June 17, 2008 (New Orleans, Louisiana) — A new means of performing gated single-photon-emission computed tomography (SPECT) myocardial perfusion produces data in half the usual acquisition time, with no sacrifice in image quality, according to the results of a prospective multicenter study presented here at the Society of Nuclear Medicine 2008 Annual Meeting.
The new approach is rapid gated SPECT myocardial perfusion upright imaging using the 3D ordered subsets expectation maximization (OSEM)-iterative image-reconstruction technique (3D rapid SPECT). 3D-OSEM was compared with the standard 2D-OSEM reconstruction technique (2D standard SPECT) in 448 patients undergoing rest and stress gated SPECT myocardial perfusion studies at 10 centers in the United States.
The data were presented by Jamshid Maddahi, MD, clinical professor of molecular and medical pharmacology (nuclear medicine) and medicine (cardiology) at the University of California School of Medicine, Los Angeles.
Dr. Maddahi explained that the 3D-OSEM reconstruction algorithm enables depth-dependent resolution recovery and improves chamber contrast in cardiac SPECT images. This lessens acquisition time while maintaining image quality.
"The rapid protocol yields diagnostically equivalent images for rest and stress studies, reliable measurement of ventricular function parameters, and reliable quantitation of perfusion-defect severity," Dr. Maddahi said during his presentation.
Investigators evaluated the diagnostic quality of the images, quantitative perfusion-defect size, and parameters of ventricular functions, including left ventricular ejection fraction, end-diastolic volume, and end-systolic volume.
Images were acquired simultaneously with both approaches using a single-isotope technetium (Tc)-99m-agent protocol. Data were gathered from 3 different Digirad cameras: single head (n = 20), dual head (n = 239), and triple head (n = 189). Of the 448 patients, normal results were observed in 60% and abnormal results were observed in 40%.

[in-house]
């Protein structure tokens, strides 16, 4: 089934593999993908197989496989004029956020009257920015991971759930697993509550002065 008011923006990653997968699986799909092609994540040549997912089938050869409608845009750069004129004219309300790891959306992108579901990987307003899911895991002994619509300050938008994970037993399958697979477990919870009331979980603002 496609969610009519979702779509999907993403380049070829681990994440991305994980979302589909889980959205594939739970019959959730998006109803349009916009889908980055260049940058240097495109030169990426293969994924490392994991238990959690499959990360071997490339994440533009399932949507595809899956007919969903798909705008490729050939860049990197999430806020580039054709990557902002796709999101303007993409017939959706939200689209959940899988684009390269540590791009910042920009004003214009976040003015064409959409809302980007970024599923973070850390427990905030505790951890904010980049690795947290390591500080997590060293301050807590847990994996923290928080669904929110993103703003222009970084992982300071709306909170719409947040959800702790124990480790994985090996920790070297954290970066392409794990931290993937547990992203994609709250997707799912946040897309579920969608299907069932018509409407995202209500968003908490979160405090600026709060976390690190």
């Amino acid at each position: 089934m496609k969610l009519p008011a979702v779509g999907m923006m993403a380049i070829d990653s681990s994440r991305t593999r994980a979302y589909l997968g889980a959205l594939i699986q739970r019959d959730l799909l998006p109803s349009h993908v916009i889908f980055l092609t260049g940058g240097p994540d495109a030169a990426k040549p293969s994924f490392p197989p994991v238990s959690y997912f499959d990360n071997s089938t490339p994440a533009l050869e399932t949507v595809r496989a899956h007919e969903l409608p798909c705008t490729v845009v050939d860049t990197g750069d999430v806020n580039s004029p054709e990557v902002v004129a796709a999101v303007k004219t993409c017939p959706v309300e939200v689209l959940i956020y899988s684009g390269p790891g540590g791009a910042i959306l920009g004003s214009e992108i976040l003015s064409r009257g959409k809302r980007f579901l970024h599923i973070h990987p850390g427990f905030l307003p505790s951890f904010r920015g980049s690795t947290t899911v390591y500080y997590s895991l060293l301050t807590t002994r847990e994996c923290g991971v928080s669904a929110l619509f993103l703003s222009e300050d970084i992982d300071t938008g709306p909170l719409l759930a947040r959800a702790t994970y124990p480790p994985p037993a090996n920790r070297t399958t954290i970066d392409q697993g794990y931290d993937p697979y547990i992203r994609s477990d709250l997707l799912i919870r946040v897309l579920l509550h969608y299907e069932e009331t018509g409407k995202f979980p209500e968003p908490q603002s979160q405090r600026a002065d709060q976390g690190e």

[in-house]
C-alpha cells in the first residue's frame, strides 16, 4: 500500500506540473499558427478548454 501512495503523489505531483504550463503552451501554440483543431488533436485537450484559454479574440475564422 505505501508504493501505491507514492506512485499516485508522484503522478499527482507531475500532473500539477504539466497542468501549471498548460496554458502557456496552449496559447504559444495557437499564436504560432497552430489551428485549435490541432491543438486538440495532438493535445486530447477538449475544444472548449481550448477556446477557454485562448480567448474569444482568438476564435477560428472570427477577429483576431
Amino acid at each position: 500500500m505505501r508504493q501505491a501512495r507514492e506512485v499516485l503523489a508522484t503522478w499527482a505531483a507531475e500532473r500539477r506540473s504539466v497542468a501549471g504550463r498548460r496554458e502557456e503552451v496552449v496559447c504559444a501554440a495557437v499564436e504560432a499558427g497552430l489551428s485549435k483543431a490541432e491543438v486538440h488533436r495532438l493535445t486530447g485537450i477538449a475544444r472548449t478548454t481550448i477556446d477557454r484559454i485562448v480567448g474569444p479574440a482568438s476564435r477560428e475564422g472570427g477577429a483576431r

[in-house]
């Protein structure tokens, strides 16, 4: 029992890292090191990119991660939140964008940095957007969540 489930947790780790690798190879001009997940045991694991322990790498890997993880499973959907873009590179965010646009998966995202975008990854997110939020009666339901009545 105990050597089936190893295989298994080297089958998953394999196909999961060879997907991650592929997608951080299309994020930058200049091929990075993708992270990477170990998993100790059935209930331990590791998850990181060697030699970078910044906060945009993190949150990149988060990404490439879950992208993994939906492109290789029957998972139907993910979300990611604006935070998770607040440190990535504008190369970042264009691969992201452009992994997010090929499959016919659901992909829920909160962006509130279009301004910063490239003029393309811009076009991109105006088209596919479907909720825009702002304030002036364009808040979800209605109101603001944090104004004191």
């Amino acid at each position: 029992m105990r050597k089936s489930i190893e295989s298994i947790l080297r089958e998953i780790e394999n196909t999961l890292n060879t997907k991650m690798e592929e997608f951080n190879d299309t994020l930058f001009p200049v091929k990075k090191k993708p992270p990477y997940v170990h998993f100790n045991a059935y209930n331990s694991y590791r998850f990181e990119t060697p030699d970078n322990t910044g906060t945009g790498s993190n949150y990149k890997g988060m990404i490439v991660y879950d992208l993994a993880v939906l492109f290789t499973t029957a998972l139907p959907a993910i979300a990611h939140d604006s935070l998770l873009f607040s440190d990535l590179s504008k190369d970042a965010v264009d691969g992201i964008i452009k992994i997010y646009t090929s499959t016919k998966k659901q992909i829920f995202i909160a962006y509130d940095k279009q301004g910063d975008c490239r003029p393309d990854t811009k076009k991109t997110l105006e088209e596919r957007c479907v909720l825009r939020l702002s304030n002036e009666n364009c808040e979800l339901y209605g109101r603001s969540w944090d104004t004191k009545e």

With the dual-head camera, mean total acquisition times for 2D standard imaging were 12.81 minutes at rest and 8.39 minutes with stress; acquisition times for 3D rapid imaging took 6.53 and 4.32 minutes, respectively. With the triple-head camera, acquisition times for 2D standard imaging were 9.29 minutes at rest and 8.05 minutes with stress; acquisition times for 3D rapid imaging took 4.81 and 4.18 minutes, respectively, he reported.
With the dual-head camera, times per projection for 2D standard imaging were 47 seconds at rest and 31 seconds with stress; times per projection for 3D rapid imaging were 23.5 and 15.5 seconds, respectively.
In blinded assessment, expert observers judged the resolution of the 3D rapid images to be comparable with, and in some cases better than, that of the 2D standard imaging, in spite of the fact that data were acquired in half the time.
The quality of the 3D rapid and 2D standard images was deemed equivalent in approximately 79% of cases for both stress and rest studies. In 19% of the rest studies and 19% of the stress studies, the 3D rapid images were considered superior. In fewer than 2% of cases, the 3D rapid images were deemed inferior to the 2D standard images. Diagnostic accuracy and correlation with measures of ventricular function were also similar.
Peter S. Conti, MD, PhD, professor of radiology, clinical pharmacy, and biomedical engineering at the University of Southern California School of Medicine, in Los Angeles, and past president of the Society of Nuclear Medicine, commented that rapid SPECT offers a number of advantages, including patient compliance and high patient throughput.
"These studies can run hours in length. Rapid image acquisition and turnaround could be of great advantage to patients, clinicians, and hospitals, where more patients could be seen in 1 day," he told Medscape Radiology. "In addition, the cameras may be efficient enough to reduce the radiation dose, so there could be safety advantages."
Dr. Maddahi disclosed that he has served as a consultant for Digirad, Astellas, GE Healthcare, Mallinckrodt-Tyco, and BMS Medical. Dr. Conti disclosed relationships with Fluoropharma, Inc; Molecular Imaging Corp; NuView Radiopharmaceuticals; Molecular Insights; and Siemens.
Society of Nuclear Medicine (SNM) 2008 Annual Meeting: Abstract 7. Presented June 16, 2008.
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Cite this: Caroline Helwick. Rapid SPECT Cuts Cardiac Imaging Time in Half - Medscape - Jun 17, 2008.